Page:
The Elaine and Jim Wolfensohn gift
Blue Case: Technology
Brain coral focuses on the incredible complexity of the human brain and the idea that technology is driven by the human sense of enquiry. The form of the sculpture was inspired by a particular kind of coral structure, commonly referred to as brain coral.
Lionel Bawden Brain coral 2003 coloured Staedtler pencils, araldite, Incralac National Gallery of Australia
Sacred Heart was made to cheer up the artist's mother by appealing to her good sense of humour after she had open-heart bypass surgery. The box, which opens from the back, has left and right ventricle compartments for her blood pressure and cholesterol tablets. The title of the pillbox contemplates the sacredness of all aspects of life and seeks to remind us that the physical self is an integral part of our human spirit.
Matt Harding Sacred Heart 1999 purpleheart wood National Gallery of Australia
'This work was part of a series which explored the idea of small scale portable light objects: lights which fit in the palm of your hand. The objects were designed to be used in the hand like a torch, or be placed on a table, providing illumination similar to that of a tea light candle.
Cinnamon Lee Palmlight #2 2000 hand-sized battery-powered light National Gallery of Australia
The work was made after a six-month stay in India. It was from the vantage point of being in South India that the artist could see the most valuable parts of Australia. With the Lizard grinder he tried to bring together the sense of a harsh landscape through the depiction of the creatures that exist with it: the colours, the angles, and the robustness of the inland lizards.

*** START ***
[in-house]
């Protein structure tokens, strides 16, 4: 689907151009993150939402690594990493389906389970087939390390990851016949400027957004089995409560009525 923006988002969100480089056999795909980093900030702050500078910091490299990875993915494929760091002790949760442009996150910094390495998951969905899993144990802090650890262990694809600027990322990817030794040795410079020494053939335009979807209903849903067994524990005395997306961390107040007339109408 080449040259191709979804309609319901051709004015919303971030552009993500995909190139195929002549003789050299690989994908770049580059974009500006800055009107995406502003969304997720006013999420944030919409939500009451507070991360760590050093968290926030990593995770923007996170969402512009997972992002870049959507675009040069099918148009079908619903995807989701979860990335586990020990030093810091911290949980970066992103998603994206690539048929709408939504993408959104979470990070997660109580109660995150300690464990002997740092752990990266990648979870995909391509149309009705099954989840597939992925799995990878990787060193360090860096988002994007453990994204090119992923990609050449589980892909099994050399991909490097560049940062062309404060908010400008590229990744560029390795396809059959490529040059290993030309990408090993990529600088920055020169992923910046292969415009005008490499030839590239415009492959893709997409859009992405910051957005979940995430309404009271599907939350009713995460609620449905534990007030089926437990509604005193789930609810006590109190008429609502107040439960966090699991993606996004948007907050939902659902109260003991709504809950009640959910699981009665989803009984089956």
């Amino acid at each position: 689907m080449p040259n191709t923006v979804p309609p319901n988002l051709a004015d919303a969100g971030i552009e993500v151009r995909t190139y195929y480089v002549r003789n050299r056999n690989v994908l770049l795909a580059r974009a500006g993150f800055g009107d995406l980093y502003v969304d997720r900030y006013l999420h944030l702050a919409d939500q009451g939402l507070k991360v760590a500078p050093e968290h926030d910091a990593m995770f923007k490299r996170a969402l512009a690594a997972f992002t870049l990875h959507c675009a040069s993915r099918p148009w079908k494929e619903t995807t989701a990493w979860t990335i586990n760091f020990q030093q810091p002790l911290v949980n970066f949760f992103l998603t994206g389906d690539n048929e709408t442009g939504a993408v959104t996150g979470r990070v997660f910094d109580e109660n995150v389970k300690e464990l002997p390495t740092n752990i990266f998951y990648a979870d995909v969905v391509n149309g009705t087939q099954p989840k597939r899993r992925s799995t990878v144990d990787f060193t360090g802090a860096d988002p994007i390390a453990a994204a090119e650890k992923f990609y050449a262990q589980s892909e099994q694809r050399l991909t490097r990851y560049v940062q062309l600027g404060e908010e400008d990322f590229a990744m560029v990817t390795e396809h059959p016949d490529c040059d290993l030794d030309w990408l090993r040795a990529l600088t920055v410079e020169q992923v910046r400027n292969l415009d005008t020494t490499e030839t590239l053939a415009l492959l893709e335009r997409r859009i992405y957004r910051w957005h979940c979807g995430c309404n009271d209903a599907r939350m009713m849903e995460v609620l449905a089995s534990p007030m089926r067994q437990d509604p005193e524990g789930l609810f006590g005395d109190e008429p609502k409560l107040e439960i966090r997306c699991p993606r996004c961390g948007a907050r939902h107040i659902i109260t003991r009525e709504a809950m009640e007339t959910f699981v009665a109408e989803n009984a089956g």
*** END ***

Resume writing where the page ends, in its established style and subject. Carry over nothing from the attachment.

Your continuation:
Karl Lawrence Millard Lizard grinder 2000 brass, bronze, copper, sterling silver, money metal, Peugeot mechanism, stainless steel screws National Gallery of Australia
Since 1992 Gilbert Riedelbach has combined digital technologies with traditional silver smithing techniques, taking advantage of computers at the concept, making and production stage. Designing takes place in the virtual workshop of the computer, while the actual production is handed over to a machine based process, in this case Rapid Prototyping.
Gilbert Riedelbauch Double bowl 2000 nylon, rapid prototyping from a mathematical equation National Gallery of Australia
To create the Hair chairs, Emily O'Brien searched through old furniture catalogues and collected a wide range of images of ordinary and exotic household items. By working with familiar experiences and imagery, the artist creates objects that people can easily connect with.
Emily O'Brien Hair chairs 2004, anodised aluminium, National Gallery of Australia, Canberra